Re-established in 1989, Blacks Interested in Business focuses on developing business leaders. Its focus is on creating opportunity for students regardless of ethnicity or cultural background. Any student is welcome to join.

Staying active

Students who want to get moving and stay fit can participate in just about any sport imaginable.

For instance, the SIU Carbondale Equestrian Team stimulates interest in horsemanship, and provides members with an avenue to increase their knowledge about horses. They have an organized, structured riding program involving lessons and competition in Intercollegiate Horse Show Association (IHSA) Events.

Giving back

Other RSOs focus entirely on community service and fundraising, like Up Til Dawn. They host an “up all night” event to solicit donations for St. Jude’s Children’s Research Hospital. They have raised about $20,000 this year, and won national recognition in the past for their efforts.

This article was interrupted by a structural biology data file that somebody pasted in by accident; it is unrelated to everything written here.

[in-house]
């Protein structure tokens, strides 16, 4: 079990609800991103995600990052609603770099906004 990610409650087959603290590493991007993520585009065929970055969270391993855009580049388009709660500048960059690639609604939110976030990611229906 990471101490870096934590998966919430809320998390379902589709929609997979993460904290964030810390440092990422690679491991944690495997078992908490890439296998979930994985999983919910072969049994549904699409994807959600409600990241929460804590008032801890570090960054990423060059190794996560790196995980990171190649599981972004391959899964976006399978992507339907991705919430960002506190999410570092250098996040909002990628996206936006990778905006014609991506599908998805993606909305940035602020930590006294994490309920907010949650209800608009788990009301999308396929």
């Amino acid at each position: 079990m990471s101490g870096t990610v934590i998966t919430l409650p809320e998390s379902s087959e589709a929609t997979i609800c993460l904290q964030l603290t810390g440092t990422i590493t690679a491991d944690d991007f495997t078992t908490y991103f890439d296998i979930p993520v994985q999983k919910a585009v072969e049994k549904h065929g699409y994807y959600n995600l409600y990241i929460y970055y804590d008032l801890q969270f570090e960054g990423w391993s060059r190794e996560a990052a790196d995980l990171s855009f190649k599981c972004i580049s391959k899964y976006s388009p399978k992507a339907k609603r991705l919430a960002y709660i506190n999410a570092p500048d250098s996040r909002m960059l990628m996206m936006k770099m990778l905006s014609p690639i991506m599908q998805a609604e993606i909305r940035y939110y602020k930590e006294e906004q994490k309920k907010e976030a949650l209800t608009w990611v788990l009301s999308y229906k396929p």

Salukis can pursue their passions or just have fun        

Whether they want to develop skills for a future career, give back to the community or simply have fun with their friends, chances are students can find an RSO that meets their needs. If their interests aren’t yet on the list, they’re welcome to start their own.

I can’t wait to see what these amazing groups do next.

Outstanding people make an outstanding university

Teacher talking to students